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Kegon


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As one of the ‘Six Schools of Nara Buddhism’, Kegon is one of the oldest schools of Buddhism in Japan. The name represents the Japanese pronunciation of the Chinese words Hua-yen.and this school saw itself as the inheritor of the Chinese Hua-yen tradition and its transmitter to future generations of Japanese Buddhists. The Hua-yen teachings were first transmitted to Japan by the Korean monk Shinjō (d. 742), and gained currency in the Japanese court because of the lectures given by his disciple Ryōben (or Rōben, 689–773). Based on the Indian Mahāyāna scripture, the Avataṃsaka Sūtra, this school taught that the Buddha Mahāvairocana (see Vairocana) was himself the centre and ground of the universe, and all phenomena emanated from his own being. The imperial court appreciated the imagery of a central power to which all subsidiary things owed their being, because the emperor saw in this an image that could be used to inculcate an analogous political culture in which the emperor would occupy the place of the Buddha, while all subsidiary political units in the nation would trace the source of their authority back to him. Consequently, the emperor Shōmu Tennō granted the school a headquarters temple called the Tōdaiji in the capital of Nara, in which he installed a monumental statue of Mahāvairocana, completed in 749. Shōmu himself took on the name Roshana, a partial transliteration of the Buddha's name. The Kegon school, never more than a small group of scholar-monks devoted to the study of this very abstruse scripture, found itself in danger of being absorbed into the politically powerful Tendai school during the Heian period (794–1185). Even though it resisted complete assimilation, it never thrived as an independent institution or congregation, but as an area of concentration and study into which those with motivation and aptitude could enter as need and inclination dictated. As in China.Kegon philosophy was regarded by all as the highest and most profound statement of the way in which the enlightened mind sees the world. See also Hua-yen.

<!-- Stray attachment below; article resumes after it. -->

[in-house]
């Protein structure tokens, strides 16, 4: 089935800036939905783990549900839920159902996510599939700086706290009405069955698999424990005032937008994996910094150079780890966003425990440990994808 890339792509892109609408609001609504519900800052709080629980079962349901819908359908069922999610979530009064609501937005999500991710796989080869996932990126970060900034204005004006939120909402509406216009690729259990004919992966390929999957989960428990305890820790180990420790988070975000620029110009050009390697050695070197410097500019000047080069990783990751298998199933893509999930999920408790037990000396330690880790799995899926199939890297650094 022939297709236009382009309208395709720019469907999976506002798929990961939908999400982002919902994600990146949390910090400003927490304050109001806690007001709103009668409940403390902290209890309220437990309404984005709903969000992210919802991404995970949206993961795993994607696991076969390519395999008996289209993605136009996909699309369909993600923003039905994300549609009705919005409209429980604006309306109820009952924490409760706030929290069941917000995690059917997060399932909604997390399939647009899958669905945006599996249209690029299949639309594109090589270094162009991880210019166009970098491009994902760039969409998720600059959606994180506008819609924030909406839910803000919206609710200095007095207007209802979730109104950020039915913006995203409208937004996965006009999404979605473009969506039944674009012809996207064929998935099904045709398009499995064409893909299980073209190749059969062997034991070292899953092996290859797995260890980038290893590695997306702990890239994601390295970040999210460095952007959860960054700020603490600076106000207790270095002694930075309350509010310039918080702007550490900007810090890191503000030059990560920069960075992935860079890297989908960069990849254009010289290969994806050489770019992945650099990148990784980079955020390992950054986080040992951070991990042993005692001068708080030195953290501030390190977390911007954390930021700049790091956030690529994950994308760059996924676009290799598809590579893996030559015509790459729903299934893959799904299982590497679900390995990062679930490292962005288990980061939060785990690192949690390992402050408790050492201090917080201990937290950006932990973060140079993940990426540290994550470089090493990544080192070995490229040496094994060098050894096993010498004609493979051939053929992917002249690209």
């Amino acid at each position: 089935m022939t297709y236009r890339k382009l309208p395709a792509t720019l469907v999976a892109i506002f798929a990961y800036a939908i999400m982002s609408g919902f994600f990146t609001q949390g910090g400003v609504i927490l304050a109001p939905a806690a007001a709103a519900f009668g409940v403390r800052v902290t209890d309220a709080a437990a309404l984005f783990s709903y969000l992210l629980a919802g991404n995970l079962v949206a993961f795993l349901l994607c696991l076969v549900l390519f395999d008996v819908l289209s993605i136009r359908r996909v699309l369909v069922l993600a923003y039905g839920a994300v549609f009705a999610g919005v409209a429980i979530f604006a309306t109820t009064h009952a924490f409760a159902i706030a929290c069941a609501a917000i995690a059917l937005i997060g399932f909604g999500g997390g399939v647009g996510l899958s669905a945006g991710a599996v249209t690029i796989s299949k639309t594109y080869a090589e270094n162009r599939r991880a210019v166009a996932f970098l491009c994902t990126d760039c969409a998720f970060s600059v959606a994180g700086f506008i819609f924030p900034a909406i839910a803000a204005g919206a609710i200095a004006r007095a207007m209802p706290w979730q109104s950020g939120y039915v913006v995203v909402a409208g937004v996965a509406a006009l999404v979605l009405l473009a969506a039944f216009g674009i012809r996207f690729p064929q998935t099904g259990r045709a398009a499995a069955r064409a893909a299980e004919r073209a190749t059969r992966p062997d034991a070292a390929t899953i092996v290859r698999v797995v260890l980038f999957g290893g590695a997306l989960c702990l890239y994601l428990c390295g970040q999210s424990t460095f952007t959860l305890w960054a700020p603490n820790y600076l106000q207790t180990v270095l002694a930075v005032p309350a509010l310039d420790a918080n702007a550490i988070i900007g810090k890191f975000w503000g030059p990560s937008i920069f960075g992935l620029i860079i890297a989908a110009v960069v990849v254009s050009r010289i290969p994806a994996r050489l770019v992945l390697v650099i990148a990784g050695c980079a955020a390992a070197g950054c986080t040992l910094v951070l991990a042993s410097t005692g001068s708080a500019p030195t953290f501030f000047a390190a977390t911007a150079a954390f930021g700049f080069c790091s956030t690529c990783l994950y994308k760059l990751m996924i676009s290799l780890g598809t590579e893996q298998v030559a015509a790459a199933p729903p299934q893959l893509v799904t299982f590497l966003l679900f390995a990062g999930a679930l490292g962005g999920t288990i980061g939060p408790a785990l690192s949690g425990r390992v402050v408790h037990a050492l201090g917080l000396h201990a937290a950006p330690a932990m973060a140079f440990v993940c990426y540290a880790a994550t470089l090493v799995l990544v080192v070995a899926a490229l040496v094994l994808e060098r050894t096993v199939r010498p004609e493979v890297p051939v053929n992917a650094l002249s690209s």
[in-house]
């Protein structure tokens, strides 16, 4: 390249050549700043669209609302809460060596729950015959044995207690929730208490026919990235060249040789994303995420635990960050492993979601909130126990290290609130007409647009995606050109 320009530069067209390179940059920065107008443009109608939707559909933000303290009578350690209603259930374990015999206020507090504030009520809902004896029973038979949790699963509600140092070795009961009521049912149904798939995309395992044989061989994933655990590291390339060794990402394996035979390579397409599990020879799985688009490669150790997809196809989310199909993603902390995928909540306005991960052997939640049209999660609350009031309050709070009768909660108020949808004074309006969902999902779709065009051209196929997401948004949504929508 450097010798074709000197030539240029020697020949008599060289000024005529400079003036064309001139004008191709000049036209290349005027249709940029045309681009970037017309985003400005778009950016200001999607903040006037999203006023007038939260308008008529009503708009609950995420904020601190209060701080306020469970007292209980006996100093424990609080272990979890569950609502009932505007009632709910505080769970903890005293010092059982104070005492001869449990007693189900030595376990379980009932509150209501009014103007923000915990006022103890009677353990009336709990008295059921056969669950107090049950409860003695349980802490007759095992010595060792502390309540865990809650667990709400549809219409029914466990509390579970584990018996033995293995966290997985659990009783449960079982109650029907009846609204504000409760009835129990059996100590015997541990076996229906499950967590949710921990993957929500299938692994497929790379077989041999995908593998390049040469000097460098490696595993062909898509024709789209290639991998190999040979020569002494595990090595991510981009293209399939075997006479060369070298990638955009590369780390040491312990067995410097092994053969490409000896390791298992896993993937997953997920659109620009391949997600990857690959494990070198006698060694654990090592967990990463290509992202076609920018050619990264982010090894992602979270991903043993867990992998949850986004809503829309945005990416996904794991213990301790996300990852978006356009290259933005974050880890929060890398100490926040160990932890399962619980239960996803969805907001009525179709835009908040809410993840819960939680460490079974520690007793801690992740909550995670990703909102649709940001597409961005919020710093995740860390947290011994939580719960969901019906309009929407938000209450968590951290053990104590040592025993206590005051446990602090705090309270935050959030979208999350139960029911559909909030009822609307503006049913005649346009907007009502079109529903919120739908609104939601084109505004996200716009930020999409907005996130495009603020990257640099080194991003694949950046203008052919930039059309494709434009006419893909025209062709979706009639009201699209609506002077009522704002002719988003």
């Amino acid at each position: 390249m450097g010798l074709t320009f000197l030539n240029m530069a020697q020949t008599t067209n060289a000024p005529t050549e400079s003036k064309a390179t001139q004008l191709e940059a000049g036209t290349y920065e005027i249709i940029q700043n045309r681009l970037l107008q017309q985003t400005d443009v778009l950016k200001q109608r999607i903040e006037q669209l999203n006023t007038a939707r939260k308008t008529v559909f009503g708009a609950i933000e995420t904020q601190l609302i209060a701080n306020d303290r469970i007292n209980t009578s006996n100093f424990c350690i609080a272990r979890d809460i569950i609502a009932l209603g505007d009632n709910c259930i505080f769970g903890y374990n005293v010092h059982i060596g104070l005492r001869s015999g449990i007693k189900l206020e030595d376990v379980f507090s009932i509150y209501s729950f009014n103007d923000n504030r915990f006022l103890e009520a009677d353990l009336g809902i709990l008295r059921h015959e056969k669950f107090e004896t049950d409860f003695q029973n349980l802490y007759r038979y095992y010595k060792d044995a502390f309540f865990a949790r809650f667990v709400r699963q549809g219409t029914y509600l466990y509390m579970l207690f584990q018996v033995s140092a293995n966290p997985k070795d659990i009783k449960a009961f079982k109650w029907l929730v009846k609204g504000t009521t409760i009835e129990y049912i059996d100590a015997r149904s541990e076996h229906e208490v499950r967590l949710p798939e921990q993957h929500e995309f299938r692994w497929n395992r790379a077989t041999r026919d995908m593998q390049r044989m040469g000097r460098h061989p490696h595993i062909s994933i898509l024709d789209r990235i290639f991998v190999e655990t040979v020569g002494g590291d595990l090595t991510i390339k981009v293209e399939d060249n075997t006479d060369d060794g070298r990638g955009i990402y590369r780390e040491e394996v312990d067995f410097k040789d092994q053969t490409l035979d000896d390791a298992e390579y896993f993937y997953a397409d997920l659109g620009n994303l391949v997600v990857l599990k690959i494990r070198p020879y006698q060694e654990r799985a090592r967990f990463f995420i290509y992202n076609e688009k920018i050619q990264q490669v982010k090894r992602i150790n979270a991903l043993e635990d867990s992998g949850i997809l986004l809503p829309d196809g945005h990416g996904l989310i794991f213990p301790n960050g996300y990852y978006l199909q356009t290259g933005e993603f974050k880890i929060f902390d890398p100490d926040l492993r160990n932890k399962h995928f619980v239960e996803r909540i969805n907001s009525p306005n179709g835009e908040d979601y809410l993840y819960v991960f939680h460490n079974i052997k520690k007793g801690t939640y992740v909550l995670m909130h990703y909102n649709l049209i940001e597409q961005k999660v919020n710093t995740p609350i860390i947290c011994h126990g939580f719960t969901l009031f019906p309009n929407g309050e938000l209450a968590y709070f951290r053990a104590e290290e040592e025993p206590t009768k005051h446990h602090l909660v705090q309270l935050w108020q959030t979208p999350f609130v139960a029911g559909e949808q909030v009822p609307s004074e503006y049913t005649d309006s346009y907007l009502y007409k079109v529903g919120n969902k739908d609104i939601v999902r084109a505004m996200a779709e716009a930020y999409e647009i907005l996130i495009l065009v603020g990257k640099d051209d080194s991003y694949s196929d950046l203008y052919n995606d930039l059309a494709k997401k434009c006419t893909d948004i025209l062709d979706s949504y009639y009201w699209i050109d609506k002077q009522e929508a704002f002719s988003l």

Subjects: Buddhism.


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